POWELL, Ryan (2008). Understanding the stigmatization of gypsies : power and the dialectics of (dis)identification. Housing, Theory and Society, 25 (2), 87-109.Full text not available from this repository.
Most theorizations on the stigmatization of Gypsies have centred on structural factors: issues of race, ethnicity, the role of the media and the general incompatibility of nomadism with a sedentary mode of existence. This paper contends that a focus on the power differentials which characterize everyday social relations between Gypsies and the settled population can enhance our understanding of the stigmatization of the former. It argues that stigmatization is manifest in the ongoing process of disidentification, which involves the related processes of projection and the exaggeration of stereotypical constructions of threatening “Others”. Drawing on the work of Norbert Elias an attempt at a theoretical synthesis is made that emphasizes the centrality of the power differential in social relations between the two groups, which is a key factor in enabling and maintaining effective stigmatization. The paper focuses on the dialectics of identification articulated by Gypsies in relation to their perceived collective similarity and difference, which is crucial in understanding their marginal position in British society. Using empirical data, the paper then explores the ways in which power differentials shape the social relations between Gypsies and the settled population, and how stigmatization serves as a potent weapon in maintaining the weak position of British Gypsies.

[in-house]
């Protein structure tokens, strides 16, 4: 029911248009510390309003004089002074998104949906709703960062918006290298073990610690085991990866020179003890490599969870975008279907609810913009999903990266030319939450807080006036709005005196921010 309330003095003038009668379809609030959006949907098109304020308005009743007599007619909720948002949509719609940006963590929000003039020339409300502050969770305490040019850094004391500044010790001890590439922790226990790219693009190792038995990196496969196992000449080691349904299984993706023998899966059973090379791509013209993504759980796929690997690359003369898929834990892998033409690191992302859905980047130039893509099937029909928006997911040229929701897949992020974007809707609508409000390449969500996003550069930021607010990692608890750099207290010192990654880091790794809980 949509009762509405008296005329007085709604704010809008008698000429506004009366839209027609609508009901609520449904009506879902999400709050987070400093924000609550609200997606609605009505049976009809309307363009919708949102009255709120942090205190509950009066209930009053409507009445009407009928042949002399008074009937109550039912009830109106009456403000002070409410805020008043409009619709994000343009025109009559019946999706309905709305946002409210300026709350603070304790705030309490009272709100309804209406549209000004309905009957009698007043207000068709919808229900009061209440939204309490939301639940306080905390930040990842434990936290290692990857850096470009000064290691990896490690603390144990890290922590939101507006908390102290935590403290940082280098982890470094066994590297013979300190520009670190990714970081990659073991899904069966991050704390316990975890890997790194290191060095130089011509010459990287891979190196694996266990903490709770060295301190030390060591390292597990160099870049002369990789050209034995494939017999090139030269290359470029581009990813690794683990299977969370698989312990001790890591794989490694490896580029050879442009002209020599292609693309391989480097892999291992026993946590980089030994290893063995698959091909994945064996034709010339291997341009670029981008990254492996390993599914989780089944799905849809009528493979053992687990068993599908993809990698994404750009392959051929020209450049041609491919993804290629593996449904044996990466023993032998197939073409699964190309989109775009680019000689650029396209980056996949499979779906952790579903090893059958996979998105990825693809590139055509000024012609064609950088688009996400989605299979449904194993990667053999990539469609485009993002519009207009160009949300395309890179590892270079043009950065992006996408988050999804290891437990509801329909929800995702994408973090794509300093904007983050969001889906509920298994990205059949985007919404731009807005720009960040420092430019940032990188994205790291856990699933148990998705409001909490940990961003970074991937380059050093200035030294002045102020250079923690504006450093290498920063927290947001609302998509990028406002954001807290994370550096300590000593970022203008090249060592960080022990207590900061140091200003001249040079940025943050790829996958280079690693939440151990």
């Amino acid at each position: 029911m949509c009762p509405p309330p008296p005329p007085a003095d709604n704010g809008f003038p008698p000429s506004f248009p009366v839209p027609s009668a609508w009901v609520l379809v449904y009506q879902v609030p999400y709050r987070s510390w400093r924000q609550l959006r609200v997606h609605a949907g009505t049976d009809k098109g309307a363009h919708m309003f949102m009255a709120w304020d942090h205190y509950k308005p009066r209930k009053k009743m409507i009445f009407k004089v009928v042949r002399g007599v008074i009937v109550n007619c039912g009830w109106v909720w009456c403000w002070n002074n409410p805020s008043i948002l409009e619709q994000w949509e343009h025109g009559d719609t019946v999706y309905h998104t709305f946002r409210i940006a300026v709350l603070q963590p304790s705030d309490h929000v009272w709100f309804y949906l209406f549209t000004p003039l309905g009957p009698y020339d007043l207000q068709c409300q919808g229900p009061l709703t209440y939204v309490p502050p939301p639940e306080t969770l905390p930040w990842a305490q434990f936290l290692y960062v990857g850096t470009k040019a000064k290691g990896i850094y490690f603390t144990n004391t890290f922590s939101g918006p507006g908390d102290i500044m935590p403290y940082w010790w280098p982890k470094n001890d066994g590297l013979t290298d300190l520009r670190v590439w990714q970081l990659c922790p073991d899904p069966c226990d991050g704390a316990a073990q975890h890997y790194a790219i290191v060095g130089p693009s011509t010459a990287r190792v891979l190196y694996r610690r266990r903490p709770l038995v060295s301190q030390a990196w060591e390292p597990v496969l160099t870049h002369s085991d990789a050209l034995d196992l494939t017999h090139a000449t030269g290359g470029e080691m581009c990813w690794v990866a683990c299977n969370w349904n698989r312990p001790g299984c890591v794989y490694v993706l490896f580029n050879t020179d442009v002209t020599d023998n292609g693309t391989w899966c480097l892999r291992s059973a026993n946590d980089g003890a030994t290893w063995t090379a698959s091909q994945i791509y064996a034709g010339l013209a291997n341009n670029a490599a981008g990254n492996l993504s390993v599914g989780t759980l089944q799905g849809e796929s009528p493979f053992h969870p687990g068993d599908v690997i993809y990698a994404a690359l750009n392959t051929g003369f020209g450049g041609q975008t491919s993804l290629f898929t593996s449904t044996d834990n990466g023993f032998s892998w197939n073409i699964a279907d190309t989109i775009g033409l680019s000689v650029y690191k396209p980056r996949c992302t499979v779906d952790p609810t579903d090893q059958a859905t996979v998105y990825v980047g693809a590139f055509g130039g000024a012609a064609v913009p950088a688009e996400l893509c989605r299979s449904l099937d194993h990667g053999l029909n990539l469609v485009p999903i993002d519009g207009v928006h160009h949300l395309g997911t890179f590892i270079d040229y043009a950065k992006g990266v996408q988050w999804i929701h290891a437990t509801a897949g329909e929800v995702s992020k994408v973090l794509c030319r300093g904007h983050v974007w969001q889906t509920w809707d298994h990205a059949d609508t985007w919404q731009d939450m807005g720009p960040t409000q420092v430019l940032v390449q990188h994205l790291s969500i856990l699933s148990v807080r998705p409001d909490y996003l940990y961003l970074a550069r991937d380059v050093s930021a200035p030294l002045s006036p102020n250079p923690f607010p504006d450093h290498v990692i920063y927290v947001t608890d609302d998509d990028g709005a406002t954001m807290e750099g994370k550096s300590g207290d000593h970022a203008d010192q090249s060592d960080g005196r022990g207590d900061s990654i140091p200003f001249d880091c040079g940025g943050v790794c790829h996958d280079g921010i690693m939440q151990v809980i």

|Research Institute, Centre or Group:||Centre for Regional Economic and Social Research|
|Depositing User:||Hilary Ridgway|
|Date Deposited:||16 Feb 2012 12:10|
|Last Modified:||16 Feb 2012 12:10|
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